Vintage Machines

FTLComm - Tisdale - February 18,1999
The automobile and North Americans seem almost as one, their history, achievements and stumbles. This article is not the definitive last word on old cars it is just another statement, a commentary on how the vehicle that gets from here to there has been often associated with what we are and who we are and has had a lot to do with our potential as well.

The picture above and the two below are of a rather unique Ford. Henry Ford's triumph the Model "T" was in production for a very long time, it was inexpensive and utilitarian but it was only a sort of fliver. It was slow but easy to repair however, in the colder parts of North America it was an uncomfortable beast. The Model "A" went into production long before the last "T" was made and it was a closed in modern car for its time. But Ford had recognised that they would not be able to command the market place building the same old model year after year and the first move to successive models was the car in this picture. With the Model "B" Ford decided it would move the auto industry to a continuous diet of newer designs and the public was more then ready for this change of pace. This is a four cylinder 1932 coup and was the pride and joy of the Eastend RCMP corporal when I photographed it in the summer of 1970
You would recognise this car as similar to the one seen in the movie Bonnie and Clyde many years ago only the version they used was a convertible with the famous V-8 engine. This car in these pictures was a more modest vehicle despite the fact that it came with a famous little rumble seat in the trunk. Notice that the door open at the front, the so-called suicide doors. The car that followed this was the the mid thirties beauty that had a lower profile and plush interior. The staggering economy of the period made all cars of that era rare as the market was pretty well busted and production numbers for the "B" and the 34 model were very low.
Now the vehicle below belonged to Mr. Dube a car dealer in Carlyle Saskatchewan and this picture would have been taken in 1965. It is a 1929 Buick. At that time Buick, may still have been as McLaughlin Buick made machines like this one here in Canada. This car was not all fixed up as a collectors item but was something Mr. Dube had obtained and planned to restore, as you will notice it is missing its left head light. The interesting thing about this car is this is what was rolling off the assembly lines when the great stock market crash occurred It is a big car and would have sold for a lot of money.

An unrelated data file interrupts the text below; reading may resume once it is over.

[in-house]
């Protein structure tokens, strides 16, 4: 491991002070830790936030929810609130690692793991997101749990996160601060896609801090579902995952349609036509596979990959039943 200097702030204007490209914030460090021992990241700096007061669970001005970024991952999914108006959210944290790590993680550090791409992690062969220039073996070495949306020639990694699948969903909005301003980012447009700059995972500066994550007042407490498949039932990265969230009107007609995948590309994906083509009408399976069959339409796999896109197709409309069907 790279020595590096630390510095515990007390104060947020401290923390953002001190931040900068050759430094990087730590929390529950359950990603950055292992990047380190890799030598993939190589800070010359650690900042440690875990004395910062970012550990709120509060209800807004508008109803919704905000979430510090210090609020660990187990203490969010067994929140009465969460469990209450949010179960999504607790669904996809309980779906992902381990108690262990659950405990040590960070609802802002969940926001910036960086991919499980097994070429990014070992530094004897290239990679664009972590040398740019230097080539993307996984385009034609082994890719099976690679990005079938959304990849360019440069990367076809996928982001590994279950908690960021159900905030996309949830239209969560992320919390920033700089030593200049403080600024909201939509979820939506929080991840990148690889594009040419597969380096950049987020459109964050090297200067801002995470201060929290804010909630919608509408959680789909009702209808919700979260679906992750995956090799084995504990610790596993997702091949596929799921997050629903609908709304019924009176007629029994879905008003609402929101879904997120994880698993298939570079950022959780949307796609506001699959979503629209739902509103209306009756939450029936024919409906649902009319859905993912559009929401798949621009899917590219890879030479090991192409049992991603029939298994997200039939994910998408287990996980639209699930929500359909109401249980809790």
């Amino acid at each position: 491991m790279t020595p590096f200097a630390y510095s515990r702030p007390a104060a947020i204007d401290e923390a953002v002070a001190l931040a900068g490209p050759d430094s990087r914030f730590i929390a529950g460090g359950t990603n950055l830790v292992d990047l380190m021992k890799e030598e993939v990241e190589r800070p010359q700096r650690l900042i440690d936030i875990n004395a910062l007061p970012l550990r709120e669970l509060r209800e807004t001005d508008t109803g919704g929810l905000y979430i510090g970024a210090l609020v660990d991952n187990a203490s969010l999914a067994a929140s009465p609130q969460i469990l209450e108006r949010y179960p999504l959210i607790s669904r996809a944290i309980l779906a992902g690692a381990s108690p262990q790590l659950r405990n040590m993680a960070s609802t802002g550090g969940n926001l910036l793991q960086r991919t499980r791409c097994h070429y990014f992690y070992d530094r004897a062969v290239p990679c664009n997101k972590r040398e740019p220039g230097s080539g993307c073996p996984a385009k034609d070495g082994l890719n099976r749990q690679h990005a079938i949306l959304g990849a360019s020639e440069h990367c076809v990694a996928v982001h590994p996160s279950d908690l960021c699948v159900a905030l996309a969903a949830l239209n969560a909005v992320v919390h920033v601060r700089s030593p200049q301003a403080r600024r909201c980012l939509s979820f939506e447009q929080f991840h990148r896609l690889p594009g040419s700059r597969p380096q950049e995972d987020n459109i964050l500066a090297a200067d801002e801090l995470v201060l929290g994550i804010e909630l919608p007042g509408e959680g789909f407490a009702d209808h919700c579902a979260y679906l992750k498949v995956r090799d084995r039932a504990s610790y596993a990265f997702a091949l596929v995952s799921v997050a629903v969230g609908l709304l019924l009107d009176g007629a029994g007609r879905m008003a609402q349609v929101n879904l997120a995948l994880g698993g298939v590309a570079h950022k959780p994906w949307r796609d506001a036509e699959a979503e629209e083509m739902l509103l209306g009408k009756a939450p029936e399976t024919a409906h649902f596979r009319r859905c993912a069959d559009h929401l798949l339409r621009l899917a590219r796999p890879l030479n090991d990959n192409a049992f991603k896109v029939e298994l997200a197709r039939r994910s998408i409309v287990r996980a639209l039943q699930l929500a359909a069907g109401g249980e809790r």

As you know the world economic situation never really did recover from the crash of 29 as folks struggled through the thirties mechanical progress moved right along. The designers began to integrate the fenders into the design of the vehicle
and the whole body was smoothed out. Ford, Chrysler and General Motors each built similar vehicles trying to produce some innovations that would attract what few consumer dollars were available. The picture above and the one on the left are of General Motors cars just ten years apart. The car on the left is Martha, my 1939 Pontiac sedan. She was built in Regina at the General Motors assembly plant at Broad and Dewdney and as was the custom of the time Pontiacs had Chevy engines and this car came with a six cylinder valve in head. It was painted in the colour of the day, olive drab. Remember Canada went to war in 1939 and this car was one of the few that made it into civilian hands. It had thirty thousand miles on it when I purchased it in 1966 for $50 from a farmer North of Bengough who took a tractor battery put it in the car and I drove it home. It was a part of our family until I sold it for $800 in 1975. Though it was in virtually mint condition for a car its age it was of low value. The Chevy six cylinder engine and the fact that it had a stick floor shift transmission devalued it for General Motors introduced the steering column shift in 1939 and Martha was not given this new technical wonder. We have more pictures of Martha and no doubt from time to time other images of her will show up on these pages.